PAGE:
Pluralism, Language and the Constitution – Jill Cottrell Ghai
This paper examines the linguistic situation of Kenya, with a brief account of the history of government policies in the field of education and elsewhere in regard to language. It outlines the constitutional provisions as well as recent policy and legislative moves and explores the impact of devolution. It concludes –tentatively – that, though there is considerable commitment to strengthening the place of Kiswahili, the task is not easy.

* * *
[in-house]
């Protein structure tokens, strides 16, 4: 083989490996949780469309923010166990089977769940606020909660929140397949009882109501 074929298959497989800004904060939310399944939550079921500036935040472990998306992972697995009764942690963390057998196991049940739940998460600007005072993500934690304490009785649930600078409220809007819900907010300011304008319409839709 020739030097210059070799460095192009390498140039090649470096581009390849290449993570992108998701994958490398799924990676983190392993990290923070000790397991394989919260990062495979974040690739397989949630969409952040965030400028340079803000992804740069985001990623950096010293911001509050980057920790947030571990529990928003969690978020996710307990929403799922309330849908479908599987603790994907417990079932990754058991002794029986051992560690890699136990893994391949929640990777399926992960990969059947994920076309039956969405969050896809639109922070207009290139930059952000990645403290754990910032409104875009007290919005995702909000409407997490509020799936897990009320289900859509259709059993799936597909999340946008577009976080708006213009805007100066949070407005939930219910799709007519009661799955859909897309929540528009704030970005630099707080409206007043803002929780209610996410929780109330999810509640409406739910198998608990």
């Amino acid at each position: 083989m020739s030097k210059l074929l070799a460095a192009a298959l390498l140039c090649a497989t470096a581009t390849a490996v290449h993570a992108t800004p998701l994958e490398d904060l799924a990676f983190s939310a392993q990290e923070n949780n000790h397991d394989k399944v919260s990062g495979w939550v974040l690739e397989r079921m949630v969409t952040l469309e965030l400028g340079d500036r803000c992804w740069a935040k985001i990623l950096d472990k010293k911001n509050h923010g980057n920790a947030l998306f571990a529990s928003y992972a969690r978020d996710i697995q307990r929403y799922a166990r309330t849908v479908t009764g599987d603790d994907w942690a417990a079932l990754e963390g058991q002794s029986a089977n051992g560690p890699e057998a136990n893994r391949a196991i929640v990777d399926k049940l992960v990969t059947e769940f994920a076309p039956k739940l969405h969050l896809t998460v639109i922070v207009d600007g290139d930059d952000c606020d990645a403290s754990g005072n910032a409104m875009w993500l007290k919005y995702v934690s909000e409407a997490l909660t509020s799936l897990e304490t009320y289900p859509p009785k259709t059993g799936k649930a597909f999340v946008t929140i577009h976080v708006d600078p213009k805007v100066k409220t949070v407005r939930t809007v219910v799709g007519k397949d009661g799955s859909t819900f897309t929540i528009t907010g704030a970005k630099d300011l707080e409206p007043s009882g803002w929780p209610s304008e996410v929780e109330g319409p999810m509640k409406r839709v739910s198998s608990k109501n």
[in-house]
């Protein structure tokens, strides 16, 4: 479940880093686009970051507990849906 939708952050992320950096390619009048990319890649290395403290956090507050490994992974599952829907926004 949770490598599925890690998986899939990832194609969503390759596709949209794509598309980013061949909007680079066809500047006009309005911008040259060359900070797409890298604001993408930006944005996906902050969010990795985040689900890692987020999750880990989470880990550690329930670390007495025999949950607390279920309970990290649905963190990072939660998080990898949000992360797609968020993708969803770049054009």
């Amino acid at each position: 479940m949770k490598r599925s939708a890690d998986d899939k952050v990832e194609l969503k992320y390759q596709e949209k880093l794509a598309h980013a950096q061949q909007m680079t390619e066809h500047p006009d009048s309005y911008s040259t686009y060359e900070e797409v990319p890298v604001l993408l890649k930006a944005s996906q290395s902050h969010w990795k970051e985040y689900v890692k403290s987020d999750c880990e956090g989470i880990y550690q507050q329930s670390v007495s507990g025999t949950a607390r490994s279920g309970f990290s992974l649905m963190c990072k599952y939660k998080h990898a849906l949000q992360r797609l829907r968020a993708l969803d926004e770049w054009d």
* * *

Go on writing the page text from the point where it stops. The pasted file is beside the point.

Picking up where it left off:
And policies on other languages than Kiswahili and English are not clear. In fact there is no really vision of Kenya’s linguistic future. It ends by raising the issue of the connection between respect for language and respect for the communities as people.
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